2005 Volume 12 Issue 5 Pages 237-239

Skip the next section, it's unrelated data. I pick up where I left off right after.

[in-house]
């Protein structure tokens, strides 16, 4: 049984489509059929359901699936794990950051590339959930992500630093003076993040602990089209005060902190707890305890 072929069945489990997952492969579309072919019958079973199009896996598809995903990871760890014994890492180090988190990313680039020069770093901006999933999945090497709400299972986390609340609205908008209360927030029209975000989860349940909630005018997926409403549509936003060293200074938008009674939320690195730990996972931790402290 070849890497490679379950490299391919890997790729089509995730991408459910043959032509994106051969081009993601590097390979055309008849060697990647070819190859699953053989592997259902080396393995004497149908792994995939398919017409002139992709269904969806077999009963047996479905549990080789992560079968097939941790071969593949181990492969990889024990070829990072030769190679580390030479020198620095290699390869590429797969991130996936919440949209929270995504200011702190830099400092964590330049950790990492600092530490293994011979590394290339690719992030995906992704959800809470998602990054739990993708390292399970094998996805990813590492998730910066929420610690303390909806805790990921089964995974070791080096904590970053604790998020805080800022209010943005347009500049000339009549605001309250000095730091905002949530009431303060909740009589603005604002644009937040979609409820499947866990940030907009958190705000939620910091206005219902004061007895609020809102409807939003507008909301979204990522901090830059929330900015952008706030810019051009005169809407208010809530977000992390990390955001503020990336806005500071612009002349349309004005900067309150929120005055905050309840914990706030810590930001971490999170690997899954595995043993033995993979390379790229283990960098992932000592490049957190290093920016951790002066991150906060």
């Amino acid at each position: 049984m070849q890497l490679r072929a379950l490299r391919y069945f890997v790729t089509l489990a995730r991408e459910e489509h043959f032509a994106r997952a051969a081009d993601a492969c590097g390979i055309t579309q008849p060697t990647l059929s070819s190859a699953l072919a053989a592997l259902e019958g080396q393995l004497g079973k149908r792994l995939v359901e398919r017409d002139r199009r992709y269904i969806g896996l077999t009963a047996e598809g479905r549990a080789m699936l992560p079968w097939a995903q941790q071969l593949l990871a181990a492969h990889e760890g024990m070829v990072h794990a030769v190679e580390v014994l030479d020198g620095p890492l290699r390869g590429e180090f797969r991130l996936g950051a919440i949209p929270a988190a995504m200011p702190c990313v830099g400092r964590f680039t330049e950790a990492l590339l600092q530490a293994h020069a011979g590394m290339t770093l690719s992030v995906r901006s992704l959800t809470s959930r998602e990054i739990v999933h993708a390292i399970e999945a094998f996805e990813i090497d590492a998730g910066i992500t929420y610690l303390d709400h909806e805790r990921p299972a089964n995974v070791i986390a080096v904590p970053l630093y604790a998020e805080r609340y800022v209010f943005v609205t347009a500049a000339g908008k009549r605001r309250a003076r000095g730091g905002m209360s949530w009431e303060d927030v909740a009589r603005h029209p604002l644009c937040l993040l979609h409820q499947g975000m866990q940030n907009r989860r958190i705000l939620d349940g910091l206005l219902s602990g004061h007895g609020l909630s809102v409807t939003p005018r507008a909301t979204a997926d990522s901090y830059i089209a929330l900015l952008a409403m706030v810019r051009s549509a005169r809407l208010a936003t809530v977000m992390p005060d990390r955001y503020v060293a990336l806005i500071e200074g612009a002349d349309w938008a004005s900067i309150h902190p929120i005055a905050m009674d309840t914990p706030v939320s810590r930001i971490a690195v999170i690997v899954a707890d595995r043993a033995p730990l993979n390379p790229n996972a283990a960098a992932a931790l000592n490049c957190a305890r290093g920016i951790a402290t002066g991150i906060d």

The term “lipid triad” or “atherogenic lipoprotein phenotype” has been introduced to describe a common form of dyslipidemia, characterized by three lipid abnormalities: increased plasma triglyceride levels, decreased HDL-cholesterol concentrations and the presence of small, dense LDL particles. It has been suggested that the clinical importance of the atherogenic lipoprotein phenotype probably exceeds that of LDL-cholesterol, because many more patients with coronary artery disease are found to have this trait than hypercholesterolaemia. There is a body of evidence that therapies effective against plasma HDL-cholesterol and triglycerides are associated with a strong reduction of cardiovascular risk; in addition, hypolipidemic treatment is able to increase LDL particle size and this increment correlates with regression of coronary stenosis. Recently, the Coordinating Committee of the National Cholesterol Education Program suggested that very high-risk patients may benefit from stronger lipid-lowering measures, a category of individuals that includes those with the atherogenic lipoprotein phenotype. Since the therapeutical modulation of each of the three components of the lipid triad is associated with a strong reduction in the risk of cardiovascular events, LDL size measurement may be extended as much as possible to patients at high risk of cardiovascular diseases.